The threat came from Felix Sater, a Russian-American businessman who partnered with Donald Trump in launching the Trump Soho, a hotel-condominium project in New York City. The building was funded by Sater’s boss, Tevfik Arif, a mogul from Kazakhstan. In 2007, Trump's children, Donald Jr., Eric and Ivanka attended the unveiling ceremony for the 46-story luxury tower in Manhattan.
Trump, Arif and Sater were photographed standing next to one another at that event. Since then, the three men have parted ways in a haze of recriminations, lawsuits and amnesia.
Sater’s attorney came right to the point in a February 2 letter to Arif’s attorney about $3.5 million in disputed legal fees, the Wall Street Journal reported Thursday.
“Clearly, if this matter between Mr. Sater and Mr. Arif escalates to public litigation, the media spotlight will be negatively cast on Mr. Arif and his past relationship with President Trump and the Republic of Kazakhstan,” the attorney wrote.
In the correspondence reviewed by the Journal, Sater warned he might file another lawsuit in which he would allege wrongdoing in Arif’s dealings in the post-Soviet metals business in Kazakhstan. “The headline will be, ‘The Kazakh Gangster and President Trump,’” Sater warned.
The Back Story
Both Arif and Sater know something about the media spotlight.
In October 2010, Turkish news outlets headlined the arrest of Arif and five other men for alleged involvement in a prostitution ring following a raid on a yacht once used by the country’s founder. Police stormed the 136-meter luxury yacht Savarona after a seven-month investigation. They also detained 10 Ukrainian and Russian women.
Arif had rented the yacht at a daily rate of $50,000, according to Turkish news reports. Arif denied all charges, saying he had only been entertaining friends aboard the Savarona. Nine of the women were deported, and Arif was later acquitted.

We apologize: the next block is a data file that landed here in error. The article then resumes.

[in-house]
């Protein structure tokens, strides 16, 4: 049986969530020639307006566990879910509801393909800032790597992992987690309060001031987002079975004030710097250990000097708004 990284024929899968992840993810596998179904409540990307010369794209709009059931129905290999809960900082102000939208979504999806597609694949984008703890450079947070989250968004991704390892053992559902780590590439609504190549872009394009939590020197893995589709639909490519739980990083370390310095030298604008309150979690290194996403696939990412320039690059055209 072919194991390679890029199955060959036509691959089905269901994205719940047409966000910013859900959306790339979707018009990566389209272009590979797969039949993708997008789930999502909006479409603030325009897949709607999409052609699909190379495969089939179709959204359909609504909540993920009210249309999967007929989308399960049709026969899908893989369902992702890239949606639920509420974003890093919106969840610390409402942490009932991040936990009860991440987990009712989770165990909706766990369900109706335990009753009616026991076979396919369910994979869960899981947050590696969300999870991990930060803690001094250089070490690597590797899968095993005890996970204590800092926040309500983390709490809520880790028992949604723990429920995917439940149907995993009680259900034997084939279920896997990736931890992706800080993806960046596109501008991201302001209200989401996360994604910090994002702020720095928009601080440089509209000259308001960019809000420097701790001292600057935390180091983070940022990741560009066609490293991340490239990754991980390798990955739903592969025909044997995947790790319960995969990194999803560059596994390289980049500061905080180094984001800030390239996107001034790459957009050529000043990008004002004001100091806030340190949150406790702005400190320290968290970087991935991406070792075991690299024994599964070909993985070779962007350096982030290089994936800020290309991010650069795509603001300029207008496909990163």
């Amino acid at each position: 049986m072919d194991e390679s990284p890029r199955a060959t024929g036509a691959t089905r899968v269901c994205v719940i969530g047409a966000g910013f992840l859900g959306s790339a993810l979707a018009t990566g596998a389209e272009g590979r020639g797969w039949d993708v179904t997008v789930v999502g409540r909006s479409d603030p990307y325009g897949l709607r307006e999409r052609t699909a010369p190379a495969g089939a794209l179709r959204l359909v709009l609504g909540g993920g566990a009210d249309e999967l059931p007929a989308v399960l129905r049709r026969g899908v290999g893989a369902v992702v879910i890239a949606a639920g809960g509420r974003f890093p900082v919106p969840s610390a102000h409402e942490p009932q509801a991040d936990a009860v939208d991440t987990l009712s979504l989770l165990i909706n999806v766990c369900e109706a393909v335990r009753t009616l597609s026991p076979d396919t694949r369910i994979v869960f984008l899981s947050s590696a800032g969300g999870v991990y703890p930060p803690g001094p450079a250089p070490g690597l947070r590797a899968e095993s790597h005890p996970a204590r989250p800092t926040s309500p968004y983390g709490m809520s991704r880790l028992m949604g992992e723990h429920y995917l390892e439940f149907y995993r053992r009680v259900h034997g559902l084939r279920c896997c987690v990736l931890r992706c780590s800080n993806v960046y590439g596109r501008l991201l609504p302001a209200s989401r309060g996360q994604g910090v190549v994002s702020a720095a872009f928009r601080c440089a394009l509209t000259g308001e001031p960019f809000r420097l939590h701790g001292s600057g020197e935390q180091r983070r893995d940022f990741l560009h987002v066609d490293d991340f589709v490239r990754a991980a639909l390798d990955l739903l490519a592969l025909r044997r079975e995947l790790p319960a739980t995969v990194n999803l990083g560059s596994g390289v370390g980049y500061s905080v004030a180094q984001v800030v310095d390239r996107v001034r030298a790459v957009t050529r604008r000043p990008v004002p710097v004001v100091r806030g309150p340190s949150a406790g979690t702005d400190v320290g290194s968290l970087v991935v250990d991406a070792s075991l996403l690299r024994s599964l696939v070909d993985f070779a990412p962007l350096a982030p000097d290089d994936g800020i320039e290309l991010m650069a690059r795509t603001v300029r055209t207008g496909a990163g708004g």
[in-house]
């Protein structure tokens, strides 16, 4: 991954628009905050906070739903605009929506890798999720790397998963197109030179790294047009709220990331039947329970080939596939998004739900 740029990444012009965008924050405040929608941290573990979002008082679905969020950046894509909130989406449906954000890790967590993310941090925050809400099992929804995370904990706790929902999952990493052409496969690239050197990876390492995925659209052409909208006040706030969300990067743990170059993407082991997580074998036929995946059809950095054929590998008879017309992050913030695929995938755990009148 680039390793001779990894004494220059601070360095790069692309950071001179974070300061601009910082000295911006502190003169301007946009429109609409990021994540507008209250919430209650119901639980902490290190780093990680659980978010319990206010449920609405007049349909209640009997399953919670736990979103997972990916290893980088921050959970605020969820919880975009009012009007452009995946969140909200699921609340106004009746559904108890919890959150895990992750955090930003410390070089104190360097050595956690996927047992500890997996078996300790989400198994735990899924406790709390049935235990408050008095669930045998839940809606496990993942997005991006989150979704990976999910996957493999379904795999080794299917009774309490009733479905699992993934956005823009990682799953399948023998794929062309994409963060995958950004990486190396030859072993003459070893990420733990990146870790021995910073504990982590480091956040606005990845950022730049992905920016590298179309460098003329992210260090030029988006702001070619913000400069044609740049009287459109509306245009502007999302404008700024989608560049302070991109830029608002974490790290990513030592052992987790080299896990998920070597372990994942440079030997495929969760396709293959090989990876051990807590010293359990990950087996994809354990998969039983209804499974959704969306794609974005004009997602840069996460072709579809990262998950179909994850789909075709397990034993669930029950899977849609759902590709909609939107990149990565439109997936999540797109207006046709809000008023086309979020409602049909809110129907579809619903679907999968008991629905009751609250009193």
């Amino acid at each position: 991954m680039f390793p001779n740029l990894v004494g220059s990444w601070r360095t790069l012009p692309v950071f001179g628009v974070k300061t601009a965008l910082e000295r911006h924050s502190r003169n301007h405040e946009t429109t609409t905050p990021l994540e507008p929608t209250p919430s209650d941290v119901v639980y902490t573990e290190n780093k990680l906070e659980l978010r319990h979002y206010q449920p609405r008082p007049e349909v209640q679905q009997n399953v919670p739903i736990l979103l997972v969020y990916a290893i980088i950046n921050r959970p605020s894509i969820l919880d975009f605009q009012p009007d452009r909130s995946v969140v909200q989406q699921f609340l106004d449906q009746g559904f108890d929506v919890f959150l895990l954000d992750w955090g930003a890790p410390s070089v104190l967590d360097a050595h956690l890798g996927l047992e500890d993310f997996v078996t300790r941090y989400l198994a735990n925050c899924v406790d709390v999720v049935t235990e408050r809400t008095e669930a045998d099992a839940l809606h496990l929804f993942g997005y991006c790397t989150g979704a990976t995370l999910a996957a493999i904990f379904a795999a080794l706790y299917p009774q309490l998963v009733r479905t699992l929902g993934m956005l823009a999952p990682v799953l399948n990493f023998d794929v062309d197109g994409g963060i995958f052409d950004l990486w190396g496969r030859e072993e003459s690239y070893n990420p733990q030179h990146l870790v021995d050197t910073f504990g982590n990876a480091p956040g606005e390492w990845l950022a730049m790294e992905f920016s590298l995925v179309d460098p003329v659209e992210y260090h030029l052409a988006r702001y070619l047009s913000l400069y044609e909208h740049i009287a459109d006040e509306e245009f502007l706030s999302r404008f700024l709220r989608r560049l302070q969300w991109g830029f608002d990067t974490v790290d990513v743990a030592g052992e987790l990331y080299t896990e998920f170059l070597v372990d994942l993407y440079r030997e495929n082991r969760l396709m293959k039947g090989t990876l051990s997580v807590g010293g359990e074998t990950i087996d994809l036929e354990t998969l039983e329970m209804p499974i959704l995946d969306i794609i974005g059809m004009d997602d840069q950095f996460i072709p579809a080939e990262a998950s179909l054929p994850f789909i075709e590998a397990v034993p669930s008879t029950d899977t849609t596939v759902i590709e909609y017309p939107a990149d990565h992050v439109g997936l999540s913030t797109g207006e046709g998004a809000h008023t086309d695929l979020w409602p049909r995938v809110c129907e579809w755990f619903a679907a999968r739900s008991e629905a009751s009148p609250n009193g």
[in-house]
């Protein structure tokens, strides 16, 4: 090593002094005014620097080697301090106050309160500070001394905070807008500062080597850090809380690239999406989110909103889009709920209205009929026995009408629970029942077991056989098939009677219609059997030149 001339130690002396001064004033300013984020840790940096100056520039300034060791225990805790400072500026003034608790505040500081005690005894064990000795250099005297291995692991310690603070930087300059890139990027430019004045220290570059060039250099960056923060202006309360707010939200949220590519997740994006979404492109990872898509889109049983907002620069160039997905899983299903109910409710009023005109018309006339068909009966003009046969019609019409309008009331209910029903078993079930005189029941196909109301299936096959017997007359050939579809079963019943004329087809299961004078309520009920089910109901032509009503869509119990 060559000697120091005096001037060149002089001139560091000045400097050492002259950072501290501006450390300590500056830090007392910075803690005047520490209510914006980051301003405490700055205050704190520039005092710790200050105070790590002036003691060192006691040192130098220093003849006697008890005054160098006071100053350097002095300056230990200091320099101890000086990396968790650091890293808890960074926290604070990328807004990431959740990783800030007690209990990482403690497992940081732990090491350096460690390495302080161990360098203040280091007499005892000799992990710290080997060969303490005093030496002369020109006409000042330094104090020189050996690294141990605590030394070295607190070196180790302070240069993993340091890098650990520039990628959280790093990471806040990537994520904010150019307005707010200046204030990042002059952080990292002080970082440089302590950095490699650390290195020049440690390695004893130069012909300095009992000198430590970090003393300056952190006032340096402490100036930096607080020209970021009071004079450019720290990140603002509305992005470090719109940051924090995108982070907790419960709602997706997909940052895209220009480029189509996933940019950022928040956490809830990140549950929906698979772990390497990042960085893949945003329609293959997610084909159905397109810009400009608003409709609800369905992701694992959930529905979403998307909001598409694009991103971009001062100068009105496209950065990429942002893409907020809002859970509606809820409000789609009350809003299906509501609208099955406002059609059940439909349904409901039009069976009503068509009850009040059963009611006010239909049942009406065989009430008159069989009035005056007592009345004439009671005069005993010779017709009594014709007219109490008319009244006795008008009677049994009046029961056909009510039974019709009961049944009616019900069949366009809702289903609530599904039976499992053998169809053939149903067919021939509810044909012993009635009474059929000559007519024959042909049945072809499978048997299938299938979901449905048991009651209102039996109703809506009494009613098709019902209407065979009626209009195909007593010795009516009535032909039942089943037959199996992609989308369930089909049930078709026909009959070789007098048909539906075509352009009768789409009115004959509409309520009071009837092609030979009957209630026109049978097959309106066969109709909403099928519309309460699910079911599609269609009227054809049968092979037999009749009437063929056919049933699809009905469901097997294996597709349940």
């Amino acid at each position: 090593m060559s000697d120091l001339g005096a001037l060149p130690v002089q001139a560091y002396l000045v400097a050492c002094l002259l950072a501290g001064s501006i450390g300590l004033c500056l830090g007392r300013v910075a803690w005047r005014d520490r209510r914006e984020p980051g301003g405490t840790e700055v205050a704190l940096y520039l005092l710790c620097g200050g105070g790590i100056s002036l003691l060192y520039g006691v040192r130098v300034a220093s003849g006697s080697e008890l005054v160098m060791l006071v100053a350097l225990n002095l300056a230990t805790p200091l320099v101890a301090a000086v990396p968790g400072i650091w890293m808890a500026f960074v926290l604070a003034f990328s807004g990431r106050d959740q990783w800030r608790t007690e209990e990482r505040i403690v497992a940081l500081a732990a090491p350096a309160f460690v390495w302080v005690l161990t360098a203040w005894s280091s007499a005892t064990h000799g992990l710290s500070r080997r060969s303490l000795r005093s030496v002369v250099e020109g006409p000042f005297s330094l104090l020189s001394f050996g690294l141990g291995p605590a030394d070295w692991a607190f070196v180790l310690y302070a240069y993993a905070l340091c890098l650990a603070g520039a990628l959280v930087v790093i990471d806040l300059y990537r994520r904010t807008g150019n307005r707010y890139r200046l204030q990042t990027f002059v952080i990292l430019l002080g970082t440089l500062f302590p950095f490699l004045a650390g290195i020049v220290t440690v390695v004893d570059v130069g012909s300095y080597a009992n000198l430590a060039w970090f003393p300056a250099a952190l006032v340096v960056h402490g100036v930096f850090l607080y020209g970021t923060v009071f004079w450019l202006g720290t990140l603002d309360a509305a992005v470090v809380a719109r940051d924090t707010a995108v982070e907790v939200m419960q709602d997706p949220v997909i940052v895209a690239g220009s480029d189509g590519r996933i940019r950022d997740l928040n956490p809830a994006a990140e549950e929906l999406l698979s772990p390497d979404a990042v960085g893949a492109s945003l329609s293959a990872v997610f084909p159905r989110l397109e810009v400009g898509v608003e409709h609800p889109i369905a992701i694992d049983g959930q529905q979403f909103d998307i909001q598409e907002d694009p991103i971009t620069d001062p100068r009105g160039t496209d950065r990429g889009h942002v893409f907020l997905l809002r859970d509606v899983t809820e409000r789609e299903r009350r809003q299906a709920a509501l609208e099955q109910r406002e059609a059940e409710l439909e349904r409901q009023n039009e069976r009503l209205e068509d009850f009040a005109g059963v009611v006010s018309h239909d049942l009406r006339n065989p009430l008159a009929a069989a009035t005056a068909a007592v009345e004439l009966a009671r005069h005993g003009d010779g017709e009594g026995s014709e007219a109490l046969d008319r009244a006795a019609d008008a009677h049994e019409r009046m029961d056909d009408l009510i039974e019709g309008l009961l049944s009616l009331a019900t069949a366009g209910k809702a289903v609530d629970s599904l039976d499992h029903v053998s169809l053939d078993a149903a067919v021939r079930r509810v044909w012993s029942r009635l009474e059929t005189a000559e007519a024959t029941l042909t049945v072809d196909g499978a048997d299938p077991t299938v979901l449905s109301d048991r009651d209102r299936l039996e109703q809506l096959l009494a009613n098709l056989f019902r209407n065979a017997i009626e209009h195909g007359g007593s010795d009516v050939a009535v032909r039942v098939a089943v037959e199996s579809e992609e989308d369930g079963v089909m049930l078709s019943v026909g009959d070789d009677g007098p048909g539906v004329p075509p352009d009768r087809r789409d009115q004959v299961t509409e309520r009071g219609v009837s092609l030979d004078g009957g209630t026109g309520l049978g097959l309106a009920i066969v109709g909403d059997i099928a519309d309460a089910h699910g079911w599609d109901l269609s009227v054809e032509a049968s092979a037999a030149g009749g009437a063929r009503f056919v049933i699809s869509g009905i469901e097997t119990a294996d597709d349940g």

Also questioned, but not arrested in the raid, according to Israel’s YNet News was Alexander Mashkevich, an Israeli-Kazakh billionaire who, along with two partners, dominates Kazakhstan’s lucrative mineral sector, according to Wikipedia.
Sater’s recent threat implicitly links Arif’s relationship with Mashkevich to his dealings with Trump.
Tevfik and his brother Refik Arif, former Soviet government officials, achieved success after Kazakh independence in 1991 by gaining ownership of a chromium plant. The Arifs became close with Mashkevich and his partners, who operated large-scale mining projects in Kazakhstan, according to the Diplomat news site. The details of Arif's business empire emerged when he tried to buy a share of Milan AC, the storied football franchise.
Felix Sater too has some notoriety. In 1993, Sater was convicted and sent to prison for stabbing a commodities broker in the face with a broken margarita glass. He then became involved in a $40 million stock manipulation scheme run by members of the Gambino and Bonanno organized crime families. In return for his “cooperation” as a government informant, he was allowed to plead guilty and get on with his life. He partnered with Arif, who had developed luxury properties in Turkey, and they joined forces with Trump.
By 2007, Sater had an office on the 24th floor of Trump Tower, according to the Washington Post. In sworn testimony reviewed by the Post, Sater said he popped into Trump’s office frequently over a six-year period to talk business. He recalled flying to Colorado with Trump and said Trump once asked him to escort Donald Jr. and Ivanka around Moscow.
At the time, Arif also extolled Trump.
"He's been very helpful to us from the beginning and he's been very helpful in opening some doors," he told Real Estate Weekly.
Donald Trump would prefer to forget such matters. In a 2013 deposition for a court case related to Trump Soho, Trump claimed he only met Sater a couple of times and would not recognize him.
Sater seems to feel the relationship is closer. In February, he and Trump’s personal attorney Michael Cohen prepared a Ukraine peace proposal for the president, although it's not clear it ever reached the Oval Office.
The Washington vocabulary of scandal, corruption and sleaze does not quite do justice to the state of affairs that exists when the White House receives a foreign policy proposal from a felon who threatens to blackmail a former business partner (once detained in a prostitution investigation) of the president.
Some might see a moral swamp in need of drainage. In the Trump White House, it's called business as usual.
Jefferson Morley is AlterNet's Washington correspondent. He is the author of Snow-Storm in August: Washington City, Francis Scott Key, and the Forgotten Race Riot of 1835 and Our Man in Mexico: Winston Scott and the Hidden History of the CIA.